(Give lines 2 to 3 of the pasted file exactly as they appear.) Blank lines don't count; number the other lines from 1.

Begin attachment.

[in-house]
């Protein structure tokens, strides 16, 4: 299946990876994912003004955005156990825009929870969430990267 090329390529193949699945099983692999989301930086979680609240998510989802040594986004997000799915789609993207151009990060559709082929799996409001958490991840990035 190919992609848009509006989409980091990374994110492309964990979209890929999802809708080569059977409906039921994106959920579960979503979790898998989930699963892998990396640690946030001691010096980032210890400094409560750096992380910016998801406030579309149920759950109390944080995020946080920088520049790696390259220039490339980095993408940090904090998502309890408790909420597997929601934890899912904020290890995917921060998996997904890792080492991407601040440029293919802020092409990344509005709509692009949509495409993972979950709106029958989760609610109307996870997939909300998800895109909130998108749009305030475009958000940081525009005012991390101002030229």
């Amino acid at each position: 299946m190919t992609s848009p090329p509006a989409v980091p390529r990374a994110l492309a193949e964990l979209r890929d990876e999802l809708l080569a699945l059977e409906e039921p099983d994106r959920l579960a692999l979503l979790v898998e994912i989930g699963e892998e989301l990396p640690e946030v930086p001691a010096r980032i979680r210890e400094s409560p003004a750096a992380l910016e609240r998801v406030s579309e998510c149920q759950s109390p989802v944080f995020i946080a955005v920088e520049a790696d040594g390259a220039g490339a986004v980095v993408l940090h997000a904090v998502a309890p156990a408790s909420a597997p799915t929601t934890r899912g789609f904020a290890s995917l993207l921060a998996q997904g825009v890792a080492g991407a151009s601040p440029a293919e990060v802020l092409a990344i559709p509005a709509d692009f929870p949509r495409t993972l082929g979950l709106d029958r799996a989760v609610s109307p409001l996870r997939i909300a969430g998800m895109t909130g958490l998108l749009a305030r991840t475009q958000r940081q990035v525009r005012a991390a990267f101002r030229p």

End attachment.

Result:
């Protein structure tokens, strides 16, 4: 299946990876994912003004955005156990825009929870969430990267 090329390529193949699945099983692999989301930086979680609240998510989802040594986004997000799915789609993207151009990060559709082929799996409001958490991840990035 190919992609848009509006989409980091990374994110492309964990979209890929999802809708080569059977409906039921994106959920579960979503979790898998989930699963892998990396640690946030001691010096980032210890400094409560750096992380910016998801406030579309149920759950109390944080995020946080920088520049790696390259220039490339980095993408940090904090998502309890408790909420597997929601934890899912904020290890995917921060998996997904890792080492991407601040440029293919802020092409990344509005709509692009949509495409993972979950709106029958989760609610109307996870997939909300998800895109909130998108749009305030475009958000940081525009005012991390101002030229």
């Amino acid at each position: 299946m190919t992609s848009p090329p509006a989409v980091p390529r990374a994110l492309a193949e964990l979209r890929d990876e999802l809708l080569a699945l059977e409906e039921p099983d994106r959920l579960a692999l979503l979790v898998e994912i989930g699963e892998e989301l990396p640690e946030v930086p001691a010096r980032i979680r210890e400094s409560p003004a750096a992380l910016e609240r998801v406030s579309e998510c149920q759950s109390p989802v944080f995020i946080a955005v920088e520049a790696d040594g390259a220039g490339a986004v980095v993408l940090h997000a904090v998502a309890p156990a408790s909420a597997p799915t929601t934890r899912g789609f904020a290890s995917l993207l921060a998996q997904g825009v890792a080492g991407a151009s601040p440029a293919e990060v802020l092409a990344i559709p509005a709509d692009f929870p949509r495409t993972l082929g979950l709106d029958r799996a989760v609610s109307p409001l996870r997939i909300a969430g998800m895109t909130g958490l998108l749009a305030r991840t475009q958000r940081q990035v525009r005012a991390a990267f101002r030229p």